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Porous material uses robust honeycomb-type design

Sponsored by the Army Research OfficeUniversity of California, San Diego Structural Engineering Professor Yu Qiao and his Ph.D student Cang Zhao have developed an impressive array of nanofoams that disperse the force of an impact better than previous materials.

The researchers began by creating foams with honeycomb like pores that ranged from 10 microns (micron-foams) to 10 nanometers (nano-foams).  The pours encompassed between 50 and 80 percent of the foam's total volume.  The pores were created using either combustion or acid etching, followed by dry curing.

The team discovered that the foam with the smallest pores -- the 10 nm pore-size nanofoam -- absorbed impacts the best.  Larger foams suffered so-called "damage localization" when exposed to trauma.  The energy absorbed was poorly distributed, leading to failures.  As a result, these foams would be poor candidates for body armor or building materials.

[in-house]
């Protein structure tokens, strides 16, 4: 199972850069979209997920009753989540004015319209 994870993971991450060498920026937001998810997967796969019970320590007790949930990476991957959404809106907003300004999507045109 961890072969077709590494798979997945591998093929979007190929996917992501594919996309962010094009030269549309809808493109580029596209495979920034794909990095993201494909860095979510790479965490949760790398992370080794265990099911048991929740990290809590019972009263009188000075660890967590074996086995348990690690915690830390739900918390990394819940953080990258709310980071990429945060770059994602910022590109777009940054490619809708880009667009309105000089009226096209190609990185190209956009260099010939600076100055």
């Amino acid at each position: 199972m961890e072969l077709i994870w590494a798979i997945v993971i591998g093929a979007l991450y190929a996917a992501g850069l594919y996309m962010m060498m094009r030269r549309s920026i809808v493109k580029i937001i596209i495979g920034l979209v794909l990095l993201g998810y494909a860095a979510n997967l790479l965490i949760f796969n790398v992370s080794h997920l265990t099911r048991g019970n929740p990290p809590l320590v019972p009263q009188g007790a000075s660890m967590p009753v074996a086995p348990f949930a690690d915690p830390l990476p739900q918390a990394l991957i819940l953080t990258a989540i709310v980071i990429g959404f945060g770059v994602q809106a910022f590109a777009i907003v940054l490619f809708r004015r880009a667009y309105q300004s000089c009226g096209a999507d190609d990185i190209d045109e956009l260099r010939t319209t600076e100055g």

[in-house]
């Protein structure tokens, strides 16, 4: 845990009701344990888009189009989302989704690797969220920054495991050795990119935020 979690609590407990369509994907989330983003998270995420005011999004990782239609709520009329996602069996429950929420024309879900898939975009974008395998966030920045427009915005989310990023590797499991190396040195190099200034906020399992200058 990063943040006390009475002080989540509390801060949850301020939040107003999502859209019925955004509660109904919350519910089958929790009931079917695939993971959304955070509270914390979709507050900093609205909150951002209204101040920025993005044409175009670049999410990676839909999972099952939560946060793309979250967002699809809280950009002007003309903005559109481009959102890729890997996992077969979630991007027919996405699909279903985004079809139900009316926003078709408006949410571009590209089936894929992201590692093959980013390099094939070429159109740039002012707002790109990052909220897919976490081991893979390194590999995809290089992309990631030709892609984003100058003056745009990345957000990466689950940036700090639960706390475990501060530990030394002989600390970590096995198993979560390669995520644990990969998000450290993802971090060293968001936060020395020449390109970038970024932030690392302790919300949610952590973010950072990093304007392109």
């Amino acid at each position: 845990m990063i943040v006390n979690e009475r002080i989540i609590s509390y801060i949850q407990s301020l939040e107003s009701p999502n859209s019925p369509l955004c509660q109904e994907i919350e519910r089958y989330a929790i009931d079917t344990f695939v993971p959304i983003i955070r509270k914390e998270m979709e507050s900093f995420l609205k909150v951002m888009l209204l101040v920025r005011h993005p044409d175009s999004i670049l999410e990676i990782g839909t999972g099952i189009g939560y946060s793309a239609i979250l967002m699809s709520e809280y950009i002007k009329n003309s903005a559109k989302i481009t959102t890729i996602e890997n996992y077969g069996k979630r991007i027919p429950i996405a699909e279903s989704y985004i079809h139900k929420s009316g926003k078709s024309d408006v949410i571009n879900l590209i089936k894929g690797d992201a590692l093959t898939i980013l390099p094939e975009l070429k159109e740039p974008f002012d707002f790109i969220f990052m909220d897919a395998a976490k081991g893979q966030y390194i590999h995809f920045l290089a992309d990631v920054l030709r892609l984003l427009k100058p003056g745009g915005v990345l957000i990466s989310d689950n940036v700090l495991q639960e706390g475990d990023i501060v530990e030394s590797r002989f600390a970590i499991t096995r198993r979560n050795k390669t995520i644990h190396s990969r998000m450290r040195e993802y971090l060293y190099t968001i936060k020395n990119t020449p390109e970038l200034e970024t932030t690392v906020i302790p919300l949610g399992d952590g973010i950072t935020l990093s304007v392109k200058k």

Foam pores
Smaller pore size films performed better. [Image Source: UCSD]

The work is far from over.  The current foams, which will be presented at the Research Expo April 18 on the UC San Diego campus are made of silica.  While the results are promising, the team believes polymeric or metallic nanoporous foams of similar pore composition may perform even better.

foam gun
The team used a special gun to test the impact resistance. [Image Source: UCSD]

The superfoams have a broad variety of potential applications.  They could be used in body armor for athletes to prevent traumatic injuries, be used by soldiers to prevent war wounds, and even be used to boost tall buildings' ability to withstand terrorist blasts or earthquakes.

Professor Qiao brags, "We are getting some impressive results.  People have been looking at preventing damage from impacts for more than a hundred years.  I hope this concept can provide a new solution."

Source: UCSD [press release]





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